1. Research and compare lenders. Be sure to compare as many lenders as you can to find the right loan for you. Consider not only interest rates but also repayment terms and any fees charged by the lender.

  2. Pick your loan option. After comparing lenders, choose the loan option that best suits your needs.

  3. Complete the loan application. Once you’ve found a lender, you’ll need to fill out a full application and submit any required documentation, such as bank statements or pay stubs. If you’re applying with no credit history, you might also need to provide your employment history or other information, depending on the lender.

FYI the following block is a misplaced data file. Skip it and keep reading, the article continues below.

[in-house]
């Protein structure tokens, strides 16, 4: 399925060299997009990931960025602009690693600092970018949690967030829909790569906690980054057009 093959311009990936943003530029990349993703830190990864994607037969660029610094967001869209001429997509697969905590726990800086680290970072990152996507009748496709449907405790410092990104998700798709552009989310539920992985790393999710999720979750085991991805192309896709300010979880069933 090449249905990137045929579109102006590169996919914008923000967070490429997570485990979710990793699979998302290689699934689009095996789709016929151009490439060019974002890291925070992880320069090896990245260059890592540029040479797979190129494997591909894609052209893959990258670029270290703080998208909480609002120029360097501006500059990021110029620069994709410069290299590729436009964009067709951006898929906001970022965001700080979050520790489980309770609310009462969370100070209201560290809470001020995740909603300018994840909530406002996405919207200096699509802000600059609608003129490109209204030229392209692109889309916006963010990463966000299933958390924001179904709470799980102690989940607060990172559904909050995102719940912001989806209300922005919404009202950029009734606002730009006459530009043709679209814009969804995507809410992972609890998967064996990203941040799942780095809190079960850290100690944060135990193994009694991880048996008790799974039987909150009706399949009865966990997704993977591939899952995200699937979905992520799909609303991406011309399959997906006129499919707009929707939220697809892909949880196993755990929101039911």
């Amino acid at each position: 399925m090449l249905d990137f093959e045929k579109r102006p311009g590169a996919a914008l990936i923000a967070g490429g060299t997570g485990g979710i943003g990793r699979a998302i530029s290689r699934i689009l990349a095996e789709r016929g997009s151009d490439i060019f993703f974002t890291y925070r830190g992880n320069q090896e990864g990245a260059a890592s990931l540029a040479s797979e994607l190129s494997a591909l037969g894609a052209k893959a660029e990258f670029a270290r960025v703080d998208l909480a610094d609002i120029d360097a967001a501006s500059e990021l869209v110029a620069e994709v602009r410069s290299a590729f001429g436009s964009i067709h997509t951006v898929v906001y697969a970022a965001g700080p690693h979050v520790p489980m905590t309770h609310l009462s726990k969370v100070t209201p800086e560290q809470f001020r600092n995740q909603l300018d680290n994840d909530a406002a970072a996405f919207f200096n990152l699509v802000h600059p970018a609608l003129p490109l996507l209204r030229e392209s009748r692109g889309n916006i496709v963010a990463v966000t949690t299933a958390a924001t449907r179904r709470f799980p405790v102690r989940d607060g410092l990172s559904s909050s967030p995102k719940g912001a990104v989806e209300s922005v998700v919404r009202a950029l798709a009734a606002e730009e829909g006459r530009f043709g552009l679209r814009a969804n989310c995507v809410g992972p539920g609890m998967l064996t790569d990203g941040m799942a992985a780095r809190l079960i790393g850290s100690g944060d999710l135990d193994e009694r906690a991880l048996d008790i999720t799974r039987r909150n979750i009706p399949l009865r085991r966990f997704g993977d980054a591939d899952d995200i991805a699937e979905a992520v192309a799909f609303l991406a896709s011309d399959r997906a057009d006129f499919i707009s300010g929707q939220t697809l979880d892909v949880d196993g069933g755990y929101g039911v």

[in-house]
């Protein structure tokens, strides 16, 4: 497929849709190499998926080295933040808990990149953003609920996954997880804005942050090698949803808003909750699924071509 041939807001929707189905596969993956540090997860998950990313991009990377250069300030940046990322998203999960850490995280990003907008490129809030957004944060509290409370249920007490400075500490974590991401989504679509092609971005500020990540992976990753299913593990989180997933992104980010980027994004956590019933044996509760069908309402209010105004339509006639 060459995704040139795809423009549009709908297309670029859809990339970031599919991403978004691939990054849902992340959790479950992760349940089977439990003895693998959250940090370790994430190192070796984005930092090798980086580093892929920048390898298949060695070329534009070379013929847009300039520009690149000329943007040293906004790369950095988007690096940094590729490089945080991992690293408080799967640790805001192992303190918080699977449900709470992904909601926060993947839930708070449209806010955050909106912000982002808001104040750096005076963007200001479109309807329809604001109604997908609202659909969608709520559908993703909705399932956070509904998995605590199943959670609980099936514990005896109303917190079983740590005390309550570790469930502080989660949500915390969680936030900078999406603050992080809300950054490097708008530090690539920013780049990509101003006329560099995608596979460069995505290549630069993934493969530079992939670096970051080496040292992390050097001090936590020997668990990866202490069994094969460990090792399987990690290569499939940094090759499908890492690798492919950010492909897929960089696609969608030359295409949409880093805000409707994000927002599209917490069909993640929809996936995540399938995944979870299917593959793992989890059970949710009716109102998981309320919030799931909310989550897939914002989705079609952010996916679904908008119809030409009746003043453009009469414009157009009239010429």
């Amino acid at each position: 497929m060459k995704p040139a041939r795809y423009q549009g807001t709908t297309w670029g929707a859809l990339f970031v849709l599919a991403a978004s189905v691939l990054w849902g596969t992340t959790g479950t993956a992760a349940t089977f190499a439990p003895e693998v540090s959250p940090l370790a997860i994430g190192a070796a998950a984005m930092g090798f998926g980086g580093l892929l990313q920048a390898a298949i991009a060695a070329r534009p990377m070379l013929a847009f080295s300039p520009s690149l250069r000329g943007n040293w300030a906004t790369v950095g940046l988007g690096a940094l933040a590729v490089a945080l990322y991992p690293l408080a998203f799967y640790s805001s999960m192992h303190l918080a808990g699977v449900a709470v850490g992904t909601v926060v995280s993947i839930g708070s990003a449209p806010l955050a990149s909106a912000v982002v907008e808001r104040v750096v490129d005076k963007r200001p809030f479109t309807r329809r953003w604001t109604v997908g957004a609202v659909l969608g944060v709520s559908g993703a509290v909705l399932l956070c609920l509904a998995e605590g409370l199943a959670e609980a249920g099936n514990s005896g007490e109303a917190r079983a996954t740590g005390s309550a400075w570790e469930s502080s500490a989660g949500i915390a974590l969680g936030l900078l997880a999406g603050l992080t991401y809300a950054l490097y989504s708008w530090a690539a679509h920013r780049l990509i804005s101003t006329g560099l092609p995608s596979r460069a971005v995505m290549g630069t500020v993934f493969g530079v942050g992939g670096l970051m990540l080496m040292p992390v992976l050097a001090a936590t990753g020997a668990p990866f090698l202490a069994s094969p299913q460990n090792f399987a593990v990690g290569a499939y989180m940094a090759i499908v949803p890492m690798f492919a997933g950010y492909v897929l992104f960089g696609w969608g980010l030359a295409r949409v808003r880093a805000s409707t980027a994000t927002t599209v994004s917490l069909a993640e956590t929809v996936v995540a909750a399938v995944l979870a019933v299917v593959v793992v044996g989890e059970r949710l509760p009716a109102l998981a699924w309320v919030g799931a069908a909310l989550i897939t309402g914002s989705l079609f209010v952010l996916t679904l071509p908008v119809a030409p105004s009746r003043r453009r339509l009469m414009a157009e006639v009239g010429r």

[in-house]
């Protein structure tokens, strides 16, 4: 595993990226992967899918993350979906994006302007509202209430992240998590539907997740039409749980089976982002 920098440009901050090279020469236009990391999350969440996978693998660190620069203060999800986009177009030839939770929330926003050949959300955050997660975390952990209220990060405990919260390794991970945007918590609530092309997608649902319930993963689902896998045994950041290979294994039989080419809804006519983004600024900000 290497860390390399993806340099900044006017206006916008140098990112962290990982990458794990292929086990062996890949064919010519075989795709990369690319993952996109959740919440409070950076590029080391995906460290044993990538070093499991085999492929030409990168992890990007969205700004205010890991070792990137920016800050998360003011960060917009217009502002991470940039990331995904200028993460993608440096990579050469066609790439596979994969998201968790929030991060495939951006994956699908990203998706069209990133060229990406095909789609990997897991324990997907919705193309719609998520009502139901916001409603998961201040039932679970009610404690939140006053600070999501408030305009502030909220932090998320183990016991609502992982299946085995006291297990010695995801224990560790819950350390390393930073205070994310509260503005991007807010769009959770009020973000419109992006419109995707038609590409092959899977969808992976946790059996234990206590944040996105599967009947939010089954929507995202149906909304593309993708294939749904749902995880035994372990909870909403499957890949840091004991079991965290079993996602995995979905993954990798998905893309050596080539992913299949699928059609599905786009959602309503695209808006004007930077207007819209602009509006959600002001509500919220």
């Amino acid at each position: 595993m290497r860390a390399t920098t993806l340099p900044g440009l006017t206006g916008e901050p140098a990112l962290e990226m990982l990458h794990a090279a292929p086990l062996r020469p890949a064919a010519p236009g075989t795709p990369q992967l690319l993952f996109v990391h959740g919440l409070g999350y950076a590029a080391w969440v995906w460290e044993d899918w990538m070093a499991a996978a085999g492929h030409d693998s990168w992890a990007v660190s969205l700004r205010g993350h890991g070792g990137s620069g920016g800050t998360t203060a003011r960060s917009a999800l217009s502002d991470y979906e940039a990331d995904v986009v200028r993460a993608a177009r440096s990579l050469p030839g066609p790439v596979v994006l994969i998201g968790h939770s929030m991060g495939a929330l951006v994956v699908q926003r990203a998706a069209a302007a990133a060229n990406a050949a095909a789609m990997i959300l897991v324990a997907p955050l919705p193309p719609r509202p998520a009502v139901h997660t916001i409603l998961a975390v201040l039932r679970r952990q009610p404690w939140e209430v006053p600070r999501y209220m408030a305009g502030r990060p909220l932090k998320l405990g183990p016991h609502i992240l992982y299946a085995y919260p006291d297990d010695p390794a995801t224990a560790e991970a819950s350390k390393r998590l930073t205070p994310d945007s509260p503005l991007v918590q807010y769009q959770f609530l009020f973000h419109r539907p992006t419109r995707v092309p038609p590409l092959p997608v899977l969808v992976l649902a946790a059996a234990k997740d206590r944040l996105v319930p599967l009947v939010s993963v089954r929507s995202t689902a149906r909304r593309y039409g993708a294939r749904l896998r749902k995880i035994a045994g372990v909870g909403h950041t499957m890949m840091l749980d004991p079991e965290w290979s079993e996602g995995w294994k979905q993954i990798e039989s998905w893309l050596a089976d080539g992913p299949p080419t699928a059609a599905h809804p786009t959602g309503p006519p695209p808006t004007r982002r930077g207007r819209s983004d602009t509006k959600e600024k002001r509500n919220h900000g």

4. Get your loan funds. If you’re approved, the lender will have you sign for the loan so you can get your money. The time to fund for personal loans is typically one week or less — though some lenders, such as OneMain Financial, will fund loans on the same or next business day after approval.

Tip: It could also be a good idea to sign up for autopay so you don’t miss any future payments. Making on-time payments can help you start your credit-building journey on the right foot, as payment history makes up 35% of your credit score. Plus, signing up for automatic payments might get you a rate discount — often 0.25%, depending on the lender.

What to do if you can’t qualify for a personal loan

If you’re still having a hard time qualifying for a personal loan with no credit history, here are a couple of other options to consider: